There are a few types doctoral degree programs that SLP graduate students can enroll in, and the one that is right for you depends on what your career goals are. These doctoral programs can take between three – four years, with one of those years counting as your clinical fellowship year (CFY). A doctoral degree allows you to become a specialized expert in your field, and your CFY is when you can get hands-on, paid training in your area of choice like acute care or pediatrics.
Common reasons why the program may take longer than three or four years to complete are if you are a part-time student, in a combined master’s and doctoral program, or are pursuing a dual doctoral degree. SLP graduate students may be able to enroll in the following doctorates:
- Doctor of Philosophy (PhD): For this field, you can earn a PhD in speech language pathology or communication science disorders. Those programs focus heavily on academia and teaching you how to advance the industry through research, and this degree required for those who wish to become SLP or CSD teachers, scholars, and researchers. While this considered a research doctoral degree, you will still likely need to complete a CFY during your studies.
- Doctor of Clinical Science and Doctor of Speech-Language Pathology (CScD and SLPD): These are both clinical degrees, and can also be referred to as clinical PhDs. Those with a master’s in SLP who want to work in a clinical setting (with patients/clients) can pursue this degree to qualify for advanced leadership and specialty positions, and it is not needed for entry-level clinical work.
- Doctor of Audiology (AuD): If you would rather work as an audiologist rather than an SP, then you will need this doctoral degree. An AuD is designed to give you both an academic and clinical-based education, focusing on patient-centered care of those with hearing, balance, and other auditory disorders. As an audiologist, you may also need ASHA’s Certificate of Clinical Competence in Audiology (CCC-A).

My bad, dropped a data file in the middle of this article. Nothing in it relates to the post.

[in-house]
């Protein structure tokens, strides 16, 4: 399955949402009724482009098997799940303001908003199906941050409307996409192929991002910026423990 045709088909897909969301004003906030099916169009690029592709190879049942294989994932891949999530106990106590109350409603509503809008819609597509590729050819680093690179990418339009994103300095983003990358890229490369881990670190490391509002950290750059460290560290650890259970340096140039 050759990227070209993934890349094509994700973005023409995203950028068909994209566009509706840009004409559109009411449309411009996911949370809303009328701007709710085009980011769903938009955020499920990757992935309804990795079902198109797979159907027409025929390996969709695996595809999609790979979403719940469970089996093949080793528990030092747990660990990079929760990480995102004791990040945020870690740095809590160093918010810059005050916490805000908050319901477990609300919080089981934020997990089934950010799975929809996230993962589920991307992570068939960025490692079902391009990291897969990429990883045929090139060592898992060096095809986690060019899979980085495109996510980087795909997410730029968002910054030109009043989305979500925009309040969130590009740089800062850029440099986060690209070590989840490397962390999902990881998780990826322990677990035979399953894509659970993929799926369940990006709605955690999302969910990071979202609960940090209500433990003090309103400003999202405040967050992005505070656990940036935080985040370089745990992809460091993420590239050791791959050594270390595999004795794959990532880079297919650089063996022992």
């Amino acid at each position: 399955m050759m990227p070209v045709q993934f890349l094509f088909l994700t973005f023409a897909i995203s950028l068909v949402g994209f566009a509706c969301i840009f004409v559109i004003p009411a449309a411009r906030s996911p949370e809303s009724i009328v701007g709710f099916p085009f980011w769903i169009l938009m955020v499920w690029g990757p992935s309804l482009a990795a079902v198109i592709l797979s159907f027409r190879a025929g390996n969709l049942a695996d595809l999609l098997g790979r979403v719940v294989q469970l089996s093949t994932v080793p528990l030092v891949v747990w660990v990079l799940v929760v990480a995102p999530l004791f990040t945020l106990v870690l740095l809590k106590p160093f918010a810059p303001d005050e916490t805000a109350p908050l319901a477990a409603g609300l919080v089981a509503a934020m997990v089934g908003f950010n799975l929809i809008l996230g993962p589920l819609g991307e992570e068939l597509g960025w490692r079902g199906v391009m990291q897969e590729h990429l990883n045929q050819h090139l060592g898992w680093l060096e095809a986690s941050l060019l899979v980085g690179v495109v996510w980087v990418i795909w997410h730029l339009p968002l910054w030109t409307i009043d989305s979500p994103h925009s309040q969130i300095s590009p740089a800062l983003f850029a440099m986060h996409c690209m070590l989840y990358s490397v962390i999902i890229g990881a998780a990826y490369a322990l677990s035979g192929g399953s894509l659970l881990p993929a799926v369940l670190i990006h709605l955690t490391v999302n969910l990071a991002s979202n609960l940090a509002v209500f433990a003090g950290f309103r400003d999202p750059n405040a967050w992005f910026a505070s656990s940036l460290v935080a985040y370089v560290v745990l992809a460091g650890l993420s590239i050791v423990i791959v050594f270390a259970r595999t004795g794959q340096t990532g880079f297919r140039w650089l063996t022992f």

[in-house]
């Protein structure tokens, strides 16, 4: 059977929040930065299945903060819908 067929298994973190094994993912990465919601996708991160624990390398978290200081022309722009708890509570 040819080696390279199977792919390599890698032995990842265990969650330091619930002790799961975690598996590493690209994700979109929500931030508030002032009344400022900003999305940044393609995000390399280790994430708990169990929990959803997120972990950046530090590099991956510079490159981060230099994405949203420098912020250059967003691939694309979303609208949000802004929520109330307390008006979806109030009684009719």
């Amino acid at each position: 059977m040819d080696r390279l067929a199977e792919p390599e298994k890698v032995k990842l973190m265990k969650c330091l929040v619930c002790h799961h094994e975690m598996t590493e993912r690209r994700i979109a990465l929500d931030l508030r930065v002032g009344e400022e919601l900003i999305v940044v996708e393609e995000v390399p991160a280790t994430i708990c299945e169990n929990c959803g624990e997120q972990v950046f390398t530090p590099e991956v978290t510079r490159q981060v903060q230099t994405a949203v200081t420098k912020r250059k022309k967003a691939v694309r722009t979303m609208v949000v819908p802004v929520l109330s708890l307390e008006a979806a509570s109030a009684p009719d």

Most doctoral programs are structured differently than an undergraduate or graduate program. For example, if you are in a four-year program, the first two years will typically consist of actual classes (both core to CSD/SLP and specific to your degree). After that, you may be evaluated by your school to determine if you are ready to work on your dissertation and begin your CFY.
Similar Degree Programs
We mentioned earlier that there are several different undergraduate degrees that, with the right curriculum, may be able to prepare you for an SLP master’s degree. The following is a list of degree programs that can help you with your SLP education, or propel you into the specific career of that degree program.
- Programs for Child Development You will study the biological and psychological progression of infants to adolescents. People who choose to advance their education or pursue a career in child development can work as psychologists, educators, or child care directors or consultants. This undergraduate degree can also serve as a foundation for SLP students who want to work with the pediatric population.
- Programs for Psychology This degree program can teach you what previous psychologists have discovered in terms of how and why humans think, behave, and feel. An undergraduate psychology degree can be the first step to prepare you to work in a variety of positions including a psychologist, counselor, or SLP. There are a several specialties within the field of psychology. If you continue your studies in psychology, you will also learn how to conduct scientific research, diagnostic testing, and therapy sessions.
- Programs for Behavioral Science Your studies will focus on how to understand and predict human behavior using theories and concepts from psychology and sociology. With an undergraduate degree in behavioral science, you could work or continue your education in psychology, consumer science, SLP, social work, or human services.
As an aspiring speech pathologist, there are a plethora of career and educational opportunities ahead of you that can prepare you to help those with speech, language, hearing, swallowing, and other communication disorders. Check out our guide, Best Websites for Speech Pathologists, and explore the rest of our website for more information about speech pathology.